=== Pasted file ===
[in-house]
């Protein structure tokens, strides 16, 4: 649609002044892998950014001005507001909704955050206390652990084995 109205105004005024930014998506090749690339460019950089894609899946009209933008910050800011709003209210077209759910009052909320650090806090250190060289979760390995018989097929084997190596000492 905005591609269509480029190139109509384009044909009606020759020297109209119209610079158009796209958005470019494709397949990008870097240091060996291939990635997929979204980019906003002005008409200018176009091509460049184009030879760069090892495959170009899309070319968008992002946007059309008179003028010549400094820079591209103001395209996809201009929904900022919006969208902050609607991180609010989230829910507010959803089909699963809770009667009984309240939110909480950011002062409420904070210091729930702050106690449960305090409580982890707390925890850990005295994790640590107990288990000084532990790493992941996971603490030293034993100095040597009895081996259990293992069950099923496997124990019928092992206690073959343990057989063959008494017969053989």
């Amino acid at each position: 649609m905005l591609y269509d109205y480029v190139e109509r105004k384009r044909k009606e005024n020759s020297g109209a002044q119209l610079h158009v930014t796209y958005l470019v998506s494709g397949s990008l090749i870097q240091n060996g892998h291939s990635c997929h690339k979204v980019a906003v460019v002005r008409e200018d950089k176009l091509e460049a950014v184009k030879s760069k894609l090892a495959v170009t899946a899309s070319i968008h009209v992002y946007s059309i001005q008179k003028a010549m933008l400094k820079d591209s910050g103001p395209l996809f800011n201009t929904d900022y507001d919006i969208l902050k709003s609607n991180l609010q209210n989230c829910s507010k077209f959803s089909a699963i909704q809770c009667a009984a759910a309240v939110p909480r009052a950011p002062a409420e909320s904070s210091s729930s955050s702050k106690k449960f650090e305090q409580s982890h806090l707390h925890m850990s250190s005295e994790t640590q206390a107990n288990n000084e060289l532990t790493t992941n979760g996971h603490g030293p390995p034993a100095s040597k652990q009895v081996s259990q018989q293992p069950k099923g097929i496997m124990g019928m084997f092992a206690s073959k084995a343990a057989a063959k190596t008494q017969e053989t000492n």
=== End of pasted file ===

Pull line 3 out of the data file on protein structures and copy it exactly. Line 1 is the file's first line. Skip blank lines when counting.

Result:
């Amino acid at each position: 649609m905005l591609y269509d109205y480029v190139e109509r105004k384009r044909k009606e005024n020759s020297g109209a002044q119209l610079h158009v930014t796209y958005l470019v998506s494709g397949s990008l090749i870097q240091n060996g892998h291939s990635c997929h690339k979204v980019a906003v460019v002005r008409e200018d950089k176009l091509e460049a950014v184009k030879s760069k894609l090892a495959v170009t899946a899309s070319i968008h009209v992002y946007s059309i001005q008179k003028a010549m933008l400094k820079d591209s910050g103001p395209l996809f800011n201009t929904d900022y507001d919006i969208l902050k709003s609607n991180l609010q209210n989230c829910s507010k077209f959803s089909a699963i909704q809770c009667a009984a759910a309240v939110p909480r009052a950011p002062a409420e909320s904070s210091s729930s955050s702050k106690k449960f650090e305090q409580s982890h806090l707390h925890m850990s250190s005295e994790t640590q206390a107990n288990n000084e060289l532990t790493t992941n979760g996971h603490g030293p390995p034993a100095s040597k652990q009895v081996s259990q018989q293992p069950k099923g097929i496997m124990g019928m084997f092992a206690s073959k084995a343990a057989a063959k190596t008494q017969e053989t000492n």